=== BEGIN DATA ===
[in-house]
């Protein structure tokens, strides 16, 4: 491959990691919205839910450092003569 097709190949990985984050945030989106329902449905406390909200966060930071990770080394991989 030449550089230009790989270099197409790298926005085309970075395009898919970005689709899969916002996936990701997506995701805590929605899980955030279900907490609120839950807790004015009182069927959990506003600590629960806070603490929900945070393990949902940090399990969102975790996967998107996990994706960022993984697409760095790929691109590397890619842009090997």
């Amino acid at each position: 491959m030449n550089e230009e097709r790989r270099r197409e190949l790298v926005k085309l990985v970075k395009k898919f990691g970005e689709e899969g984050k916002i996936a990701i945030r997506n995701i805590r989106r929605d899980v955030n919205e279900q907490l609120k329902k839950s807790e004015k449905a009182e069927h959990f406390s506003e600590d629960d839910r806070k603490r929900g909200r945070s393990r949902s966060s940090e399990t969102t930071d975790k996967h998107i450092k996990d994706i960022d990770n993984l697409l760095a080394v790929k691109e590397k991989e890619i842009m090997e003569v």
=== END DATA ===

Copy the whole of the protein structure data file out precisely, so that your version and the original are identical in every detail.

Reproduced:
[in-house]
């Protein structure tokens, strides 16, 4: 491959990691919205839910450092003569 097709190949990985984050945030989106329902449905406390909200966060930071990770080394991989 030449550089230009790989270099197409790298926005085309970075395009898919970005689709899969916002996936990701997506995701805590929605899980955030279900907490609120839950807790004015009182069927959990506003600590629960806070603490929900945070393990949902940090399990969102975790996967998107996990994706960022993984697409760095790929691109590397890619842009090997």
């Amino acid at each position: 491959m030449n550089e230009e097709r790989r270099r197409e190949l790298v926005k085309l990985v970075k395009k898919f990691g970005e689709e899969g984050k916002i996936a990701i945030r997506n995701i805590r989106r929605d899980v955030n919205e279900q907490l609120k329902k839950s807790e004015k449905a009182e069927h959990f406390s506003e600590d629960d839910r806070k603490r929900g909200r945070s393990r949902s966060s940090e399990t969102t930071d975790k996967h998107i450092k996990d994706i960022d990770n993984l697409l760095a080394v790929k691109e590397k991989e890619i842009m090997e003569v």